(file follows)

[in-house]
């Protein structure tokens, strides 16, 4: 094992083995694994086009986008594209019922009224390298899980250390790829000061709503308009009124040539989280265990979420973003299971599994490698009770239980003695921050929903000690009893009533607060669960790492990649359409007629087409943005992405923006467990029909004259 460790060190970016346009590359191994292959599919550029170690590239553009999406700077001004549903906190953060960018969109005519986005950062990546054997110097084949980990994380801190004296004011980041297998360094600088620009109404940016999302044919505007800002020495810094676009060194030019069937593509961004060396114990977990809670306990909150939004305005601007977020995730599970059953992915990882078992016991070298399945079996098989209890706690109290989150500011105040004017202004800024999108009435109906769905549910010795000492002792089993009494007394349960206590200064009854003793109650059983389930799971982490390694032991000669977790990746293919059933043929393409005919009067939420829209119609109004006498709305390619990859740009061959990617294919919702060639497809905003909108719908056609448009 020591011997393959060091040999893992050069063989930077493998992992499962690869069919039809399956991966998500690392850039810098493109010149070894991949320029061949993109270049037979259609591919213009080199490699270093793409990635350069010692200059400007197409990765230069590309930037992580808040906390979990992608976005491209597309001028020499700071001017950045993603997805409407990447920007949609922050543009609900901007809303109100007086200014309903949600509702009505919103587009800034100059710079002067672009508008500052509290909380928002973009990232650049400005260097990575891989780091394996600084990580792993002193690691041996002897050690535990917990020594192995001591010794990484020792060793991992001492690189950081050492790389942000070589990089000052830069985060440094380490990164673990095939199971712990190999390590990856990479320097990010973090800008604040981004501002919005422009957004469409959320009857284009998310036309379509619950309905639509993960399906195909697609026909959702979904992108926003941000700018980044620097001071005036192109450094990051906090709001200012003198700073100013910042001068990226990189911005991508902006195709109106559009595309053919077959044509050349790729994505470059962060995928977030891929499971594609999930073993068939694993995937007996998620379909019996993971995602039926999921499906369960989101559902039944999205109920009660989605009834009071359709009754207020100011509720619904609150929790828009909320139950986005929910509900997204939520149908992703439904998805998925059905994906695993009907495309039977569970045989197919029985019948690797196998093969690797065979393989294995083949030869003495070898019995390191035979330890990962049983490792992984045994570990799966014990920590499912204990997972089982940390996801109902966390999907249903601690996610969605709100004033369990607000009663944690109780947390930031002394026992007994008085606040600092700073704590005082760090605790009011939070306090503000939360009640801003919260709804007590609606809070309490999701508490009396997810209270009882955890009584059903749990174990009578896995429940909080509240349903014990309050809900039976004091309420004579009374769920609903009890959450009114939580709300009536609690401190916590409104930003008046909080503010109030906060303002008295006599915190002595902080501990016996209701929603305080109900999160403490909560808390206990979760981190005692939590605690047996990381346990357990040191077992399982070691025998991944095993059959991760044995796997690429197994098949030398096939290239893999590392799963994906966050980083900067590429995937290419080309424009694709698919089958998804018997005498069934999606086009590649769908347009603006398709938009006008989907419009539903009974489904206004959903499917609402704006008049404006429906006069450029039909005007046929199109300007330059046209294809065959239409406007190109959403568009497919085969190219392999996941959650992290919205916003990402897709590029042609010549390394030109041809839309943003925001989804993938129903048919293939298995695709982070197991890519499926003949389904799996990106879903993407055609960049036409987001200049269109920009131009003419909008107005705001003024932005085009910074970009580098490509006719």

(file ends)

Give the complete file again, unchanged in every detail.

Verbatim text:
[in-house]
């Protein structure tokens, strides 16, 4: 094992083995694994086009986008594209019922009224390298899980250390790829000061709503308009009124040539989280265990979420973003299971599994490698009770239980003695921050929903000690009893009533607060669960790492990649359409007629087409943005992405923006467990029909004259 460790060190970016346009590359191994292959599919550029170690590239553009999406700077001004549903906190953060960018969109005519986005950062990546054997110097084949980990994380801190004296004011980041297998360094600088620009109404940016999302044919505007800002020495810094676009060194030019069937593509961004060396114990977990809670306990909150939004305005601007977020995730599970059953992915990882078992016991070298399945079996098989209890706690109290989150500011105040004017202004800024999108009435109906769905549910010795000492002792089993009494007394349960206590200064009854003793109650059983389930799971982490390694032991000669977790990746293919059933043929393409005919009067939420829209119609109004006498709305390619990859740009061959990617294919919702060639497809905003909108719908056609448009 020591011997393959060091040999893992050069063989930077493998992992499962690869069919039809399956991966998500690392850039810098493109010149070894991949320029061949993109270049037979259609591919213009080199490699270093793409990635350069010692200059400007197409990765230069590309930037992580808040906390979990992608976005491209597309001028020499700071001017950045993603997805409407990447920007949609922050543009609900901007809303109100007086200014309903949600509702009505919103587009800034100059710079002067672009508008500052509290909380928002973009990232650049400005260097990575891989780091394996600084990580792993002193690691041996002897050690535990917990020594192995001591010794990484020792060793991992001492690189950081050492790389942000070589990089000052830069985060440094380490990164673990095939199971712990190999390590990856990479320097990010973090800008604040981004501002919005422009957004469409959320009857284009998310036309379509619950309905639509993960399906195909697609026909959702979904992108926003941000700018980044620097001071005036192109450094990051906090709001200012003198700073100013910042001068990226990189911005991508902006195709109106559009595309053919077959044509050349790729994505470059962060995928977030891929499971594609999930073993068939694993995937007996998620379909019996993971995602039926999921499906369960989101559902039944999205109920009660989605009834009071359709009754207020100011509720619904609150929790828009909320139950986005929910509900997204939520149908992703439904998805998925059905994906695993009907495309039977569970045989197919029985019948690797196998093969690797065979393989294995083949030869003495070898019995390191035979330890990962049983490792992984045994570990799966014990920590499912204990997972089982940390996801109902966390999907249903601690996610969605709100004033369990607000009663944690109780947390930031002394026992007994008085606040600092700073704590005082760090605790009011939070306090503000939360009640801003919260709804007590609606809070309490999701508490009396997810209270009882955890009584059903749990174990009578896995429940909080509240349903014990309050809900039976004091309420004579009374769920609903009890959450009114939580709300009536609690401190916590409104930003008046909080503010109030906060303002008295006599915190002595902080501990016996209701929603305080109900999160403490909560808390206990979760981190005692939590605690047996990381346990357990040191077992399982070691025998991944095993059959991760044995796997690429197994098949030398096939290239893999590392799963994906966050980083900067590429995937290419080309424009694709698919089958998804018997005498069934999606086009590649769908347009603006398709938009006008989907419009539903009974489904206004959903499917609402704006008049404006429906006069450029039909005007046929199109300007330059046209294809065959239409406007190109959403568009497919085969190219392999996941959650992290919205916003990402897709590029042609010549390394030109041809839309943003925001989804993938129903048919293939298995695709982070197991890519499926003949389904799996990106879903993407055609960049036409987001200049269109920009131009003419909008107005705001003024932005085009910074970009580098490509006719």